As for things like FramaSoft (a great project) and their FramaDate software - it’s a great option… and, because we’re talking about libre/open source, there’s plenty of choice: at the OERF, we use the ‘polls’ functionality that’s built into NextCloud to schedule public meetings - it’s also a very nice solution. We’re spoilt for choice. One of the greatest things about libre is that we have nothing blocking us for moving to the best solution to every use case we can find. No vendor contracts, no compatibility issues, no procurement hurdles. We can just explore and evolve - at a blinding pace compared to the folks stuck with proprietary thinking, namely the misguided impression that paying more $$ means using better software.

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Thanks Dave. Could not get my local etherpad to launch, so I take your word on that. I must confess that I am on Windows, use MS suite & am typing my answers on my IOS device (all very closed). When I think about the open education in Africa, my primary question is - does the tech work when the web is temporarily or permanently unavailable (due to electricity failures, high costs of connectivity, limited access to devices, capabilities of users etc). I think the assumptions we make about local user connectivity also have to be factored in.

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Few tech solutions work without power, and info-tech ones don’t allow much progress without internet access. We do a lot of work with developing Pacific Island nations, and we can see how tricky it is for them, e.g. dependent on solar power (so only 12 hrs electricity per day near the equator). Given how remote they all are (and with minuscule populations), it’s amazing they have internet access at all, but they do.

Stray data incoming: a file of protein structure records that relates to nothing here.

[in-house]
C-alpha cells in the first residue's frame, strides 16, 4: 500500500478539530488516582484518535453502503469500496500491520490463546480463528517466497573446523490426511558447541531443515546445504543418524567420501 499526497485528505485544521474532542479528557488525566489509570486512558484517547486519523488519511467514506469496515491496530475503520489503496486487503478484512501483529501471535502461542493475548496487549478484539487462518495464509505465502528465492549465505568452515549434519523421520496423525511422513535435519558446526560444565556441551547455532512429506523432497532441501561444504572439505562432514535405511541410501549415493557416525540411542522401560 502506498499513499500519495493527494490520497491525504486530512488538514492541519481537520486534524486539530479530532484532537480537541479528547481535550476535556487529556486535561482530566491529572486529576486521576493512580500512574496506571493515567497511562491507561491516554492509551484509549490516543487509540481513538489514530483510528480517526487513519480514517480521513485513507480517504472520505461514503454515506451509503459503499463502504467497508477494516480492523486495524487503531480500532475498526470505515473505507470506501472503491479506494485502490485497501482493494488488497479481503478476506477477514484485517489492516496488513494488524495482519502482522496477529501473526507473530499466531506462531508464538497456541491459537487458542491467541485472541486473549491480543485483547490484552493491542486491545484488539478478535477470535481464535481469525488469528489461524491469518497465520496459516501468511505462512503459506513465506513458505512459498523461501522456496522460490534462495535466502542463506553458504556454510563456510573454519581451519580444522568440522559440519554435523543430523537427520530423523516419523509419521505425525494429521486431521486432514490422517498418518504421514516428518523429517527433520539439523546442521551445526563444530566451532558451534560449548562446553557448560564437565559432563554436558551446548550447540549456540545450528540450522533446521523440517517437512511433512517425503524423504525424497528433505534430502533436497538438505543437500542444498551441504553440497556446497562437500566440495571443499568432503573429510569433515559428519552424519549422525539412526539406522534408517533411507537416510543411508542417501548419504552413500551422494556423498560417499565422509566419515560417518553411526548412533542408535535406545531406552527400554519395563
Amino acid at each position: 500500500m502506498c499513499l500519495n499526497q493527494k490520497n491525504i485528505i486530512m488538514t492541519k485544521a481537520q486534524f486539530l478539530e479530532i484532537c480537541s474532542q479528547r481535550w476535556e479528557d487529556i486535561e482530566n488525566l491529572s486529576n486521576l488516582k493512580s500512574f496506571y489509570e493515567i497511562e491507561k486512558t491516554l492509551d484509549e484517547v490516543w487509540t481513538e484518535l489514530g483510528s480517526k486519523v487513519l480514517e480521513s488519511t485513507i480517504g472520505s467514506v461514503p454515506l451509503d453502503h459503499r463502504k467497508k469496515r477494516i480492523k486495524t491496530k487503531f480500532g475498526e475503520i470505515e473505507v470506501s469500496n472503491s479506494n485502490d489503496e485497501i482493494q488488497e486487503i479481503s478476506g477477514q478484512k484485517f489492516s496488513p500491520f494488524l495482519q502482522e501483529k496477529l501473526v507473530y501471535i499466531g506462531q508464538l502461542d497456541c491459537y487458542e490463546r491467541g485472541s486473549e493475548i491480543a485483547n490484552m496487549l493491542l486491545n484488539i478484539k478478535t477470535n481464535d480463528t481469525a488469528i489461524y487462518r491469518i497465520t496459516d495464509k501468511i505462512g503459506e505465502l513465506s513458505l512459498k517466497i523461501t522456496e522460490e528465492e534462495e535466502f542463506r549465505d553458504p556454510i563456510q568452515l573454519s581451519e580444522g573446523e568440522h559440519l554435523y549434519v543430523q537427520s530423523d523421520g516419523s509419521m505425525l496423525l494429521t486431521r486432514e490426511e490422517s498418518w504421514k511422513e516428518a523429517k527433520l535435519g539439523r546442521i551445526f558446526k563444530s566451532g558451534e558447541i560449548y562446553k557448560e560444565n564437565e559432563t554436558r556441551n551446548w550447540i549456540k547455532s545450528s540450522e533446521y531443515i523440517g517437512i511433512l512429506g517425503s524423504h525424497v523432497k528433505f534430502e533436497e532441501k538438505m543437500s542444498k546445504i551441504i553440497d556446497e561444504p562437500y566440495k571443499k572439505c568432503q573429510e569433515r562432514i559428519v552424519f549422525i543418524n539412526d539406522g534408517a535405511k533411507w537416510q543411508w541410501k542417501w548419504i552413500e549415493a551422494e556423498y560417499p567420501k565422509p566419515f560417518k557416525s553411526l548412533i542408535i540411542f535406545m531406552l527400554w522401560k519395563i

The important thing to realise is that cellular internet access is proliferating at a breathtaking speed, and it seems that nearly everyone, even in these very poor countries, prioritises getting a smartphone so that they can communicate with the world. In most poorer countries, communication isn’t via ‘telephone’ as such, it’s via internet-based communication platforms (like Facebook’s WhatsApp, sadly, rather than the functionally similar & open ‘Signal’).

At the OERF, we’ve long discussed how we might make OERs available off-line, but (in my opinion) it’s not worth it because a) it’s a very hard problem to address (even a successful solution will require major compromises), and b) the number of people needing it is diminishing rapidly. I don’t see it as a good use of resources.

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Very off tangent but I have vague memories of running Tiddlywiki on a usb thumb drive (the days of playing with Deaddrops)… or maybe it was the MonkeyPirateTiddlyWiki I had running stand alone on a piratebox.

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Thanks Dave. I love hearing about the work that you are doing in fragile contexts. Important to address roots, shoots and leaves (Willow model mentioned in https://doi.org/10.3389/fpsyg.2021.734290). Very aware of cellular access possibilities. 3 billion people are still offline. That’s a third of the world that’s not being catered for.

Thanks Alan. This is great. Much appreciated